Developers and Management Companies
If you buy a timeshare unit from a new-resort developer, the chances are good that you will have minimal, if any, maintenance or other responsibilities beyond paying your annual fees — at least for the first few years of your ownership experience. Heck, that is one of the reasons you bought a timeshare, right? Hands-off ownership without a blade of grass to mow, ever!
In many cases, developers will oversee everything from maintenance to capital improvements during the first year or two of a resort's existence, often even subsidizing annual maintenance fees to make them appear lower to you and other would-be buyers. Their goal, of course, is to make timeshare ownership as attractive to you as possible — and that means taking on the majority of headaches and hassles themselves.
Some of the things the developer may look after during your initial period of new-resort unit ownership could include:
• Maintenance fee collection
• Property tax collection
• Insurance premium payments
• Reserve account balance
• Resort repairs
As with all good things, though, this initial period is bound to come to an end. Your timeshare paperwork will often specify exactly what percentage of a resort's units need to be sold before this happens, but rest assured that eventually, when most or all of the timeshare units are taken, the developer will turn over the day-to-day management of the resort to a body called a Resort Property Owners' Association, a Homeowners' Association, or a Condominium Owners' Association.
Are timeshare management companies similar to condominium management companies?
Yes, they are similar in that they oversee the duties that a homeowners' association might otherwise handle. These include the collection of annual maintenance fees, capital expenditures, insurance policy premiums, and the like. Sometimes, the timeshare groups are even called Condominium Owners' Associations.
This is when your responsibilities as a timeshare owner will begin to take shape, either in the form of helping to elect officers or by running for a seat on the board of directors yourself. In some cases, you and the other homeowners' association officers will be responsible for everything from the resort's expenses and upkeep to its future viability and infrastructure improvements (more on that later in this chapter). In the vast majority of cases, though, you will simply cast a vote aimed at selecting a management company to oversee those homeowners' association duties and more.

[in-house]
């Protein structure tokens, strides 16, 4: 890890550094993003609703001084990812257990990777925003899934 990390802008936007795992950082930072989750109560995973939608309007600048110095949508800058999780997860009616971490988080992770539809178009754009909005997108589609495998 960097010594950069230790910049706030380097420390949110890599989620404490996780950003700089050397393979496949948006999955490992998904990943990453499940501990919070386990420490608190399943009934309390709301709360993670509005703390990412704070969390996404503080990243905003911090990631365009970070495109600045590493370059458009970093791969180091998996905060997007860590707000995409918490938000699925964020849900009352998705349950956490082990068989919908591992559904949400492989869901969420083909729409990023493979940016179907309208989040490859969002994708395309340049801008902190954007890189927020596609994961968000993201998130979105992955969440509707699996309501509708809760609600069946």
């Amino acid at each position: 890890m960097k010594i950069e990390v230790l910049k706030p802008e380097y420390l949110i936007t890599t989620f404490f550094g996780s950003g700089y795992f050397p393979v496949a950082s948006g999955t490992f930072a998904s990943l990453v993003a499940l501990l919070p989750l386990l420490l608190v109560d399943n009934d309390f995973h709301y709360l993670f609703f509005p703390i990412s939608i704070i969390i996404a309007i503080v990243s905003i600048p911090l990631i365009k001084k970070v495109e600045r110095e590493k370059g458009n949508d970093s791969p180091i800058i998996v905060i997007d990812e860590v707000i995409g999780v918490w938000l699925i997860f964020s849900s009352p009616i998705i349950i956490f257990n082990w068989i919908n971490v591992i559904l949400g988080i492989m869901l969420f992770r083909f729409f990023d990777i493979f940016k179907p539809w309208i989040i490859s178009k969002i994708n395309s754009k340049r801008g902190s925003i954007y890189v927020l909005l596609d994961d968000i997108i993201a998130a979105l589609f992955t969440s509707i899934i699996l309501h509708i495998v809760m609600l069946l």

With many brand-name resorts, such as Marriott, your association will generally contract with the development company to continue providing oversight and services of everything from the planting of flowerbeds to the services provided by the front desk. And why not, as long as the price is competitive? Their management system was good enough in your mind to buy the timeshare in the first place, so why not just let them keep running it in the same manner?
Other resorts, though, look to outside management companies such as Utah-based Owners' Resorts & Exchange and South Carolina — based Defender Resorts, which manage more than a dozen timeshare homeownership associations apiece at various resorts all over the United States. Owners' Resorts & Exchange, for instance, prides itself on adding two new homeowner associations — or approximately one thousand timeshare units — to its stable of customers each year. These companies' fees, of course, are rolled into the annual maintenance premium paid by you and the rest of your fellow homeowners' association members. The fees vary based on the services provided, and they typically will make up a relatively small percentage of your overall maintenance fee payment each year.
Whether your homeowners' association contracts with a brand-name developer or other management company, it will be that hired hand's job to ensure that you and all of the other members of your homeowners' association get everything that you need and want.
If your association decides to forgo a management company's fees and take the do-it-yourself approach, you will have to be much more conscious about the details that are involved with homeowner association responsibilities — if only to make sure that yours are being met, to keep your timeshare unit's value as high as possible.